Heapviz is a tool for visualizing and exploring snapshots of the heap obtained from running Java programs. Unlike existing tools, such as traditional debuggers, Heapviz presents a global view of the program state as a graph, together with powerful interactive capabilities for navigating it. Our tool employs several key techniques that help manage the scale of the data. First, we reduce the size and complexity of the graph by using algorithms inspired by static shape analysis to aggregate the nodes that make up a data structure. Second, we introduce a dominator-based layout scheme that emphasizes hierarchical containment and ownership relations. Finally, the interactive interface allows the user to expand and contract regions of the heap to modulate data structure detail, inspect individual objects and field values, and search for objects based on type or connectivity.
DeAL is a programming language for heap assertions that are efficiently evaluated during garbage collection time. DeAL is a rich, declarative, logic-based language whose programs are guaranteed to be executable with good whole-heap locality, i.e., within a single traversal over every live object on the heap and a finite neighborhood around each object. As a result, evaluating DeAL programs incurs negligible cost: for simple assertion checking at each garbage collection, the end-to-end execution slowdown is below 2%.
GC Assertions is a system interface that programmers can use to check for errors, such as data structure invariant violations, and to diagnose performance problems, such as memory leaks. GC assertions are checked by the garbage collector, which is in a unique position to gather information and answer questions about the lifetime and connectivity of objects in the heap. By piggybacking on existing garbage collector computations, our system is able to check heap properties with very low overhead -- around 3% of total execution time -- low enough for use in a deployed setting.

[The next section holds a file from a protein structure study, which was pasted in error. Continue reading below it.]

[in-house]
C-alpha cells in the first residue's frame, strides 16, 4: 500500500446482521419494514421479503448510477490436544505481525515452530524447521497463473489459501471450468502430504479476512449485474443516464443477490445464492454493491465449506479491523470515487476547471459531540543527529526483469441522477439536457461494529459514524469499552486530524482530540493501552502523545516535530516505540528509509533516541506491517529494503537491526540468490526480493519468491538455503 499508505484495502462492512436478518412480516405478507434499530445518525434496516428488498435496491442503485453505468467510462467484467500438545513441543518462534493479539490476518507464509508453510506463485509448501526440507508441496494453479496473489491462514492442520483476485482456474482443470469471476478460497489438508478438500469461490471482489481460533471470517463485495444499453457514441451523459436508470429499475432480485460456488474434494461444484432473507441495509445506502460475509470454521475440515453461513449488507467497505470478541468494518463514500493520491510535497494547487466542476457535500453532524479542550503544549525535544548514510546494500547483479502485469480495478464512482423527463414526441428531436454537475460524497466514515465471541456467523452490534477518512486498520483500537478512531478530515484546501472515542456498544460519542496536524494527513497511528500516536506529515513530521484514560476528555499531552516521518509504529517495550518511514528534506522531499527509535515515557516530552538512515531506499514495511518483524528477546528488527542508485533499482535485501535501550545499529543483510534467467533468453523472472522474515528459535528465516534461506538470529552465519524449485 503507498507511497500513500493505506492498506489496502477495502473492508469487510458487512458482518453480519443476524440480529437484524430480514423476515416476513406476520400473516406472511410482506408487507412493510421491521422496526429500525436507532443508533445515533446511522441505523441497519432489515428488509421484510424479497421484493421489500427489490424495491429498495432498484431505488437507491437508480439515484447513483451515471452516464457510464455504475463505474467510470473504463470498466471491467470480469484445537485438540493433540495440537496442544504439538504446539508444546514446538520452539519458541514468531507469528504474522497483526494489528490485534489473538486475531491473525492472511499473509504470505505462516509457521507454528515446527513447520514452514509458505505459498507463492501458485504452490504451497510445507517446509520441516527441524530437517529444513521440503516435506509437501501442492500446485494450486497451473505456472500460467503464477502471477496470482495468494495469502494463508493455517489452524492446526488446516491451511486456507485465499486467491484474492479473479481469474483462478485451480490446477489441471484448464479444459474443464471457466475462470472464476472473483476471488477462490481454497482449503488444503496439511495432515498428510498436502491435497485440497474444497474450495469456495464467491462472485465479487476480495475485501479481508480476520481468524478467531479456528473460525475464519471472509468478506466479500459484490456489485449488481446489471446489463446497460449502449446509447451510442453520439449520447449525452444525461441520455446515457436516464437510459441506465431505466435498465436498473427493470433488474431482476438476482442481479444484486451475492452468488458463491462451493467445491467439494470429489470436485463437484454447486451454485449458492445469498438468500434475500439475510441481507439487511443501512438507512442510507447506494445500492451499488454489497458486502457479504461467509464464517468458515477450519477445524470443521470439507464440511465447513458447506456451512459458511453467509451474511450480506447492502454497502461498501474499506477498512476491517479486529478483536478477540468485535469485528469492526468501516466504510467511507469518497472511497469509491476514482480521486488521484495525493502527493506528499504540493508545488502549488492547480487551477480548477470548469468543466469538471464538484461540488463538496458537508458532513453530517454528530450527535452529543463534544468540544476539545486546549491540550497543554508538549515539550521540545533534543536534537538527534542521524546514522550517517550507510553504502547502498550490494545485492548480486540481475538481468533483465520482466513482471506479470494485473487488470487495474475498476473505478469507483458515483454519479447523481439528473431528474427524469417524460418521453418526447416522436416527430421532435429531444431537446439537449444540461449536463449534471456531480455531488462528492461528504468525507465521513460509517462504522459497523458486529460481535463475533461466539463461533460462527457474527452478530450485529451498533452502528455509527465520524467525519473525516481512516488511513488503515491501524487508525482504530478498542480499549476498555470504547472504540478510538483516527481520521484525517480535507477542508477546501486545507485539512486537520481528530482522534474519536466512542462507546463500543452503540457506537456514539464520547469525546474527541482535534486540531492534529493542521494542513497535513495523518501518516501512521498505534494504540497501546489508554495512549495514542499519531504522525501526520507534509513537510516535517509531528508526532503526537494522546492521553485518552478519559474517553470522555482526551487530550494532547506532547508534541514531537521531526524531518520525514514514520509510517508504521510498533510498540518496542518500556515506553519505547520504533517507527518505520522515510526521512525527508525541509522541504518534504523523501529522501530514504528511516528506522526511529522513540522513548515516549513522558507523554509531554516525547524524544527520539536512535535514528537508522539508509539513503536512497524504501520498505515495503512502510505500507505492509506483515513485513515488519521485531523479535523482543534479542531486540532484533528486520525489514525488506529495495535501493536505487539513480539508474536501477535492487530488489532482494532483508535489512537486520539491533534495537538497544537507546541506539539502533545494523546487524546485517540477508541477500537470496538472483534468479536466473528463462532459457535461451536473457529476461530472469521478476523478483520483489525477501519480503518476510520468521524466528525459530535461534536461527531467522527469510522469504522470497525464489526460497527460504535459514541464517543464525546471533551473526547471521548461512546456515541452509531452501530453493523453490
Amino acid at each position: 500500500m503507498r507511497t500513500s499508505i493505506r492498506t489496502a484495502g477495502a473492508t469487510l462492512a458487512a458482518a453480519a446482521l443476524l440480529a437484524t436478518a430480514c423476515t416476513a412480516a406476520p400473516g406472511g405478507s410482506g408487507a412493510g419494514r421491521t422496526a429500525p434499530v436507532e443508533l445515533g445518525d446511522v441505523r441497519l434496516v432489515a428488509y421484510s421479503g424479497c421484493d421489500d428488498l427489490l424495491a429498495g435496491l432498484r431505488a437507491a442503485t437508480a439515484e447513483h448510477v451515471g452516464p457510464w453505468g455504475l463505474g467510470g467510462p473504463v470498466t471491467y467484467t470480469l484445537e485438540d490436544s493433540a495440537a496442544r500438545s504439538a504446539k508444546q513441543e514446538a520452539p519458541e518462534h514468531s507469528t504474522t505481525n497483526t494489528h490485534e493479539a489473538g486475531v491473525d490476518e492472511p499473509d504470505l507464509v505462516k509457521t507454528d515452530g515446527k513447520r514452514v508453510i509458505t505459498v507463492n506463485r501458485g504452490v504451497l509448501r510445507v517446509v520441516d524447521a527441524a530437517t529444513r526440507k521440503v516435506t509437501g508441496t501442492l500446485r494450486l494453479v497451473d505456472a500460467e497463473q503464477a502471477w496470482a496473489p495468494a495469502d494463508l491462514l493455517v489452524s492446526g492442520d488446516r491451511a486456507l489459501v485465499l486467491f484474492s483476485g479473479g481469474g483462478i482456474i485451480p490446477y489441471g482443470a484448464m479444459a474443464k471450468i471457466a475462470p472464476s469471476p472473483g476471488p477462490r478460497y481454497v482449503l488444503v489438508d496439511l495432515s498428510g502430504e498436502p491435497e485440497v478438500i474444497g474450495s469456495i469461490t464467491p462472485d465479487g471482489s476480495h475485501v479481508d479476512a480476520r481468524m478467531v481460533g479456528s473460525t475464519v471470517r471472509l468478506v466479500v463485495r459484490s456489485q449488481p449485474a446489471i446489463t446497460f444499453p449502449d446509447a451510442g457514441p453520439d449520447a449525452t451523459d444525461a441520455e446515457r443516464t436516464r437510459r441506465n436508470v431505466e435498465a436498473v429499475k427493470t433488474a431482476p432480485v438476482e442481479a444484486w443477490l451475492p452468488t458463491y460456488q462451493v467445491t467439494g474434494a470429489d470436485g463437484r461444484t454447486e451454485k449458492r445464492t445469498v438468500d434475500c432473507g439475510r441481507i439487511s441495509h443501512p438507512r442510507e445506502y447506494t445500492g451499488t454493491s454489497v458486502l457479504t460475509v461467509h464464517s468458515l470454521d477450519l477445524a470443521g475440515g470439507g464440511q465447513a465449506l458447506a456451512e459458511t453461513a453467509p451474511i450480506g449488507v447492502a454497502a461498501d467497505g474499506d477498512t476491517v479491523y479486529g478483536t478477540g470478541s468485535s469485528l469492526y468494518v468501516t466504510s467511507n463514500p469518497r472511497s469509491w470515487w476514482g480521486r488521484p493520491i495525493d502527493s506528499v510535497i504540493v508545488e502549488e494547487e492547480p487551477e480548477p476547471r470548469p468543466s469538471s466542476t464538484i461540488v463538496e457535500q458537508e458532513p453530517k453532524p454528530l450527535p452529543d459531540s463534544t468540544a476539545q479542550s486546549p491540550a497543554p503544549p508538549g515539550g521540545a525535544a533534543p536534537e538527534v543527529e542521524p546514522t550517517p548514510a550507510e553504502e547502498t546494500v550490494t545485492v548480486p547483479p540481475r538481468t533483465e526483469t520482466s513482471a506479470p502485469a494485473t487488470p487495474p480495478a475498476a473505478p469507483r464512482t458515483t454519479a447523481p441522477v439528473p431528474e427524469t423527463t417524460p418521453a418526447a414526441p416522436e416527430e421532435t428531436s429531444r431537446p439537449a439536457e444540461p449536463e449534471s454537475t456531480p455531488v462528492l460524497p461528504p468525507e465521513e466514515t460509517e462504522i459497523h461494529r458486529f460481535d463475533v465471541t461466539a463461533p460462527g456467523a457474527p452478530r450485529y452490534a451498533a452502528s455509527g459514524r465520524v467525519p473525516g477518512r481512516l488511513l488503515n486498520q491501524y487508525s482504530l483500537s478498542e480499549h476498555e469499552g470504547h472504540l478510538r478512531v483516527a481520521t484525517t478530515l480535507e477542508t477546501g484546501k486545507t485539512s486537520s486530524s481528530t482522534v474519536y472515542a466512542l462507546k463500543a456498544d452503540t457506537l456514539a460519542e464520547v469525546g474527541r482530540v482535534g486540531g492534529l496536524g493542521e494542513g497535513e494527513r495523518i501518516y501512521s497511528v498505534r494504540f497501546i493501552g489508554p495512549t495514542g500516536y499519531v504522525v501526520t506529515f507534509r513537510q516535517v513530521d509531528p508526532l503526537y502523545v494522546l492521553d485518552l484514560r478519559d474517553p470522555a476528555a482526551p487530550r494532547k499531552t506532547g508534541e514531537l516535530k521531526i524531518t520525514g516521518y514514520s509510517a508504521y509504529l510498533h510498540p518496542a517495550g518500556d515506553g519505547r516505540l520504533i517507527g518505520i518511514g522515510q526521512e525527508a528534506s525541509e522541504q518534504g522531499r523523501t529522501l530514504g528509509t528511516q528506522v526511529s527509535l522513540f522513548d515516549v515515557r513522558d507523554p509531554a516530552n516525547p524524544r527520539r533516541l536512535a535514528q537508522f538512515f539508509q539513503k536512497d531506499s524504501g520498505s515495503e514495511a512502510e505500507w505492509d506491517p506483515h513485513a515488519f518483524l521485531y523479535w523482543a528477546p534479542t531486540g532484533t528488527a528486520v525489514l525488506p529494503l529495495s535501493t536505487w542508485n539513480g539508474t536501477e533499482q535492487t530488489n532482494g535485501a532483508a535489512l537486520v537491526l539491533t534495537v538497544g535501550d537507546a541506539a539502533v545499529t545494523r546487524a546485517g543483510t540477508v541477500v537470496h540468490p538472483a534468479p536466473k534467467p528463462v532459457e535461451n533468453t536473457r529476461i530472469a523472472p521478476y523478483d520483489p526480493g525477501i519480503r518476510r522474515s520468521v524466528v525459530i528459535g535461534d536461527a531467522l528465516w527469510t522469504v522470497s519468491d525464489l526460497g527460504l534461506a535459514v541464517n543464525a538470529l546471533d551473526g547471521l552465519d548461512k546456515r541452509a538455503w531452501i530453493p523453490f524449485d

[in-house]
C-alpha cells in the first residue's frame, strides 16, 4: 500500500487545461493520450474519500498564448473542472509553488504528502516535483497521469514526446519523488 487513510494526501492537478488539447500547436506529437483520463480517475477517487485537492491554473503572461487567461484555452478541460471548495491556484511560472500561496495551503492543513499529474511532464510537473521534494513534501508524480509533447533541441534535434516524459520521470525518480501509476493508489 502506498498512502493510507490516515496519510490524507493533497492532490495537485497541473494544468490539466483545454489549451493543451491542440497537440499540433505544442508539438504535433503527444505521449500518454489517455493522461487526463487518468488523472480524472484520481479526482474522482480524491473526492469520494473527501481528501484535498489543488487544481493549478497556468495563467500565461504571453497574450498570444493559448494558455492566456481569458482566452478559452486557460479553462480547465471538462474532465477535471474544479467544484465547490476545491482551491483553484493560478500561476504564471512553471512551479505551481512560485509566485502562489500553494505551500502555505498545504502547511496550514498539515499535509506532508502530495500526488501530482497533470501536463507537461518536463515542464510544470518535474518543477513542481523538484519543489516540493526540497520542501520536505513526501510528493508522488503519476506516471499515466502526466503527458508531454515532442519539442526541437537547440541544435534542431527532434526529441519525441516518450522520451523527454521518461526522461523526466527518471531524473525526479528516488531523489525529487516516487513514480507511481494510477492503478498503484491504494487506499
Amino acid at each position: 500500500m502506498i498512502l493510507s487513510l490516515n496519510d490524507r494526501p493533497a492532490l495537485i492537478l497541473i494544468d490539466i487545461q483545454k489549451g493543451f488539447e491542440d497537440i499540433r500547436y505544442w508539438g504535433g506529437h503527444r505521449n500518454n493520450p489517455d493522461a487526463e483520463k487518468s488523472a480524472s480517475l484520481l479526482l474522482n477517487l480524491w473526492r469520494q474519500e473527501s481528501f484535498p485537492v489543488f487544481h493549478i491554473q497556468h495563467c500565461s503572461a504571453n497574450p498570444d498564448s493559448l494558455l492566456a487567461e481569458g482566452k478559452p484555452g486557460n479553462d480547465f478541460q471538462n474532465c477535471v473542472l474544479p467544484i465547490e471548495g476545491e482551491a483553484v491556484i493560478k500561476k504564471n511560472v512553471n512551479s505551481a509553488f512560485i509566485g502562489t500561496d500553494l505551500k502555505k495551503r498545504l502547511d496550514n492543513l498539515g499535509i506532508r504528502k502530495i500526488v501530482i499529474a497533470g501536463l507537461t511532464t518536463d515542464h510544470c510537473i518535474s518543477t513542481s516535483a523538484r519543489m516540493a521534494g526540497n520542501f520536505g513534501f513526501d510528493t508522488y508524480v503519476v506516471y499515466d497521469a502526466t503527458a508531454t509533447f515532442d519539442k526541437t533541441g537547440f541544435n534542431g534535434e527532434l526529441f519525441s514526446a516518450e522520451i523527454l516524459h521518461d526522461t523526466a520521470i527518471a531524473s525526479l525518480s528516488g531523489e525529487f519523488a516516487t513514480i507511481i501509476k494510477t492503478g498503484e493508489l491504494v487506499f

I have been a teaching assistant for the following courses while at Tufts:
- Computer Security (Spring 2006)
- Computer Architecture (Fall 2005)
- Theory of Computation (Summer 2005)
- Senior Software Engineering Project (Spring 2005)
- Readings in Component-Based Software Engineering (Spring 2005)
- Introduction to Programming with Components (Fall 2004)
- RedLine Research Group: The systems research group at Tufts.
- DaCapo Research Group: A larger research group that we are a part of. Focuses on performance issues in object-oriented languages.
- DaCapo Benchmarks: A set of Java benchmarks produced by the DaCapo group.
- Jikes RVM: An open source Java virtual machine that I use in my research.
I am a slow, but somewhat serious runner. I ran the Boston Marathon in 2009 and 2010 with the Tufts President's Marathon Challenge team and the 2010 Philadelphia Marathon with friends. I have also run two half marathons, two 200-mile relay races, and many shorter races. Most recently, I captained the 9th place team (out of 150) for the inaugural Reach the Beach Massachusetts 200-mile relay race.